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Agencies say fish, wildlife populations rebounded in St. Louis River Estuary

A public meeting is set to remove another impairment from the river's infamous list of troubles.

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An adult and common tern and chick on their nest at Interstate Island in the St. Louis River Estuary. Natural Resource agencies say fish and wildlife in the estuary have recovered enough to scratch degraded fish wildlife populations off the list of historic impairments caused by legacy pollution and habitat destruction.
Bob King / 2016 file / Duluth News Tribune
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DULUTH — Government agencies in charge of cleaning up the St. Louis River Estuary say they are ready to check off another of the river’s major historic problems as mostly fixed.

Officials this week said they want the public to comment on their plan to remove the official “impairment” for degraded fish and wildlife populations.

The estuary is one of 42 hotpots across the Great Lakes designated in 1987 as an Area of Concern after decades of abuse from waterfront industries, habitat destruction and municipal sewage pollution. The estuary suffered from nine major impairments, with multiple environmental problems ranging from aesthetics (how the river looked and smelled) to wildlife and fish habitat, wildlife and fish numbers, toxic sediments and more.

For lower St. Louis River, legacy issues included unregulated discharge of industrial and municipal waste, dredging and filling in estuary

When all nine of those historic impairments are considered fixed, or fixed as much as possible, then the estuary’s label as an Area of Concern will be removed.

The agencies say they have taken several steps to improve fish and wildlife numbers, including studies that show the estuary’s restored capacity to support healthy populations of musky and walleye as well as efforts to restore piping plover nesting habitat at Wisconsin Point and common tern habitat on Interstate Island in the harbor.

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The restoration is necessary because the island is shrinking. As it becomes smaller, gulls are outcompeting terns for nesting space.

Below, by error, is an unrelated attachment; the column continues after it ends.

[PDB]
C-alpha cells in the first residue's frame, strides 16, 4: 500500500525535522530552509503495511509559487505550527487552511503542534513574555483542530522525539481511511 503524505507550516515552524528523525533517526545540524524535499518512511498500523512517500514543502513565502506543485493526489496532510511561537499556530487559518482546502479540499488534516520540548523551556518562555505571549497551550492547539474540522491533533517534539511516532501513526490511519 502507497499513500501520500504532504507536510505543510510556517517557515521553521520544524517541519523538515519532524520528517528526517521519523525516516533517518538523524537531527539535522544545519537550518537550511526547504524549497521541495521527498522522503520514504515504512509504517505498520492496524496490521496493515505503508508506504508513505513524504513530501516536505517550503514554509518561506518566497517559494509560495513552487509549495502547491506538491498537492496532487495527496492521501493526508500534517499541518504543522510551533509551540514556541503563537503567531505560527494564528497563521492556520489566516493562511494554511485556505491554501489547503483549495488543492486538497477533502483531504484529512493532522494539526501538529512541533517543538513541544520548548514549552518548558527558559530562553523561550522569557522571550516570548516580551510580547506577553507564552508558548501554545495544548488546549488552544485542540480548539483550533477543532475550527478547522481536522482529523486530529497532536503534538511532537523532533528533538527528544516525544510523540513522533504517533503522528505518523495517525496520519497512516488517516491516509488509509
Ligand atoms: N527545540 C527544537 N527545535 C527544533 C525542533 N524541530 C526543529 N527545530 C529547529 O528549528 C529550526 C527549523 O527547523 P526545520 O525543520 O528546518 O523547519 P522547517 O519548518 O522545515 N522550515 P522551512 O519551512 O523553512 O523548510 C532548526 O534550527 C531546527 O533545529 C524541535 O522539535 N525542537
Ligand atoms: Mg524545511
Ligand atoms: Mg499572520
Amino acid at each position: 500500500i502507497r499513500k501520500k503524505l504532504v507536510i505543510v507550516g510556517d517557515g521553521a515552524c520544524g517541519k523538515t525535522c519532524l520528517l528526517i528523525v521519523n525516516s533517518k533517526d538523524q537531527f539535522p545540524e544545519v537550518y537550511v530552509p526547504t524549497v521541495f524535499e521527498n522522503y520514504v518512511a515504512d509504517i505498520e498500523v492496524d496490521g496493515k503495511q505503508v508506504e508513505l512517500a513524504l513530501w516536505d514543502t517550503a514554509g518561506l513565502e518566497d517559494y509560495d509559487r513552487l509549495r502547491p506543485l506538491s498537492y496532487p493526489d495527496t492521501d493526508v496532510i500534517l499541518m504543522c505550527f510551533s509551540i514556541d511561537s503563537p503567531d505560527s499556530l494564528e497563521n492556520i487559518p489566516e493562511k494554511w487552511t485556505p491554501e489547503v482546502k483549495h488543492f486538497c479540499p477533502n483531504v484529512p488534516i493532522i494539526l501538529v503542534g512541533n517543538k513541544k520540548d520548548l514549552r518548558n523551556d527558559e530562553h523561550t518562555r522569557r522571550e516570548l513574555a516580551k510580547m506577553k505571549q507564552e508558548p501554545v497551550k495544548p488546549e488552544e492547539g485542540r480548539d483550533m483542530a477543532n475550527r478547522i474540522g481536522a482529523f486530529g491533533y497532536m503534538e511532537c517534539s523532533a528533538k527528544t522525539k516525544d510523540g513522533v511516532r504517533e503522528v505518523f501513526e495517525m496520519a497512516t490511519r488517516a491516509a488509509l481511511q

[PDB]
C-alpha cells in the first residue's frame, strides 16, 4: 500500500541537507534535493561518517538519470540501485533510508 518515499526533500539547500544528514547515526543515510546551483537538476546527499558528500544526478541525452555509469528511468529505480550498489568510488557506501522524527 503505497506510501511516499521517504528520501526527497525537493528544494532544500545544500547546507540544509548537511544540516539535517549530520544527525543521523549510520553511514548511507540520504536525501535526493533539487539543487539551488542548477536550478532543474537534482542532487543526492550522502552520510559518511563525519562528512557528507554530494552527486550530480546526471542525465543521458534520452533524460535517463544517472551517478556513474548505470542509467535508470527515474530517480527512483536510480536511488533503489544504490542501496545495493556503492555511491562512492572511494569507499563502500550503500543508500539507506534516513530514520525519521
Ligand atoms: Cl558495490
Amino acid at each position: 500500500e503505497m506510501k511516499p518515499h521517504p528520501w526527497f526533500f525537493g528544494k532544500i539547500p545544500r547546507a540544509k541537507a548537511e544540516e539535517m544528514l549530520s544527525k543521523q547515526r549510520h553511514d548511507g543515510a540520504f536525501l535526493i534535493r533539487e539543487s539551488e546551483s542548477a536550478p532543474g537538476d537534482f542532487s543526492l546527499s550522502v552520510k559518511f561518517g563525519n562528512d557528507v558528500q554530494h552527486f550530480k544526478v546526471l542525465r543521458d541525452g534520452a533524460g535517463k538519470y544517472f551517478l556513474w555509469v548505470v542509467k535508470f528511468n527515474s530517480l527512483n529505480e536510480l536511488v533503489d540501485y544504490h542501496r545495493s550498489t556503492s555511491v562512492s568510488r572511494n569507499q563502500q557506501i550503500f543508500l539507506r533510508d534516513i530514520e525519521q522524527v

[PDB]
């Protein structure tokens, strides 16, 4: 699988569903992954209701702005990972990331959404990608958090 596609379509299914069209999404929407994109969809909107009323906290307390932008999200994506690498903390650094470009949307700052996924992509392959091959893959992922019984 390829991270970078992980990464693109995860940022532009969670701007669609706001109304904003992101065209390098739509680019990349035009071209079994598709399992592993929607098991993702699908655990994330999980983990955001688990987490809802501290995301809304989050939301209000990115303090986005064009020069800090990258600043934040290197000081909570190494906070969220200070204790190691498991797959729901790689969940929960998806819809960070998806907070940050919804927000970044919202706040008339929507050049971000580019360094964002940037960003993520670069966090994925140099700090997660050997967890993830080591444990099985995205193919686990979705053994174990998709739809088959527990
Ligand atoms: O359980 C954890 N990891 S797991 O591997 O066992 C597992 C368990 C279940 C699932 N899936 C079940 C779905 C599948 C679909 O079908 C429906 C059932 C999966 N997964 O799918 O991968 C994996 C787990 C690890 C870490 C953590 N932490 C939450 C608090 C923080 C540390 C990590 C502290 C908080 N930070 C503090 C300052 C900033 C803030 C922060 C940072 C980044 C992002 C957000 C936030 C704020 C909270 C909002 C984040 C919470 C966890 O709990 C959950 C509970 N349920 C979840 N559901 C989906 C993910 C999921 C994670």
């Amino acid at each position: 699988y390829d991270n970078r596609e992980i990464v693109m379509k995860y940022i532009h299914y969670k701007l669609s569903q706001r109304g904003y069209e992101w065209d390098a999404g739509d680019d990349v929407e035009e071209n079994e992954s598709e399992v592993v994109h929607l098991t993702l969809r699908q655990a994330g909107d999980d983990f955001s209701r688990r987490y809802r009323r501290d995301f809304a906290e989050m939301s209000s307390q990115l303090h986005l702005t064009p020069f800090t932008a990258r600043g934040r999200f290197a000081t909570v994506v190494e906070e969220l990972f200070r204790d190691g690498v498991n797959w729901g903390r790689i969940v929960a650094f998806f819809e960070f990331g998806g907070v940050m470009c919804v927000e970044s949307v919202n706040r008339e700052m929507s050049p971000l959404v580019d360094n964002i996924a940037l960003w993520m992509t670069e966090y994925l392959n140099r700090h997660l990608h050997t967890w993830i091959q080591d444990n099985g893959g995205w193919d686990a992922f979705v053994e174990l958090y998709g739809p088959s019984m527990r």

While lake sturgeon still haven’t rebounded to historic levels, apparently due to poor reproductive survival, the issues impacting their recovery are outside the parameters of the Area of Concern effort. They also note that eagle, blue heron and songbird numbers along the estuary have rebounded.

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Gary Meader / Duluth News Tribune

Fish and wildlife would be the fourth impairment considered fixed for the estuary. If the remaining five are tackled, supporters hope to have the estuary delisted by 2030 and to celebrate the revival of the lower river’s ecosystem, at least from historic impacts. The Area of Concern effort doesn’t tackle modern impacts, such as mercury deposition or climate change.

An in-person open house meeting is set for April 14 from 5-6:30 p.m. at the Lake Superior Estuary Reserve headquarters, 14 Marina Drive, on Barker's Island in Superior.

The Minnesota Department of Natural Resources, Minnesota Pollution Control Agency, Fond du Lac Band of Lake Superior Chippewa and Wisconsin Department of Natural Resources are involved in the decadeslong cleanup effort along with help from the St. Louis River Alliance and other nonprofits.

Public comments on the impairment removal proposal will be accepted until 4:30 p.m. April 26. Information about the agency’s recommendations, and details on how to submit comments, can be found at dnr.state.mn.us/st-louis-river-restoration/index.html .

John Myers reports on the outdoors, natural resources and the environment for the Duluth News Tribune. You can reach him at jmyers@duluthnews.com.
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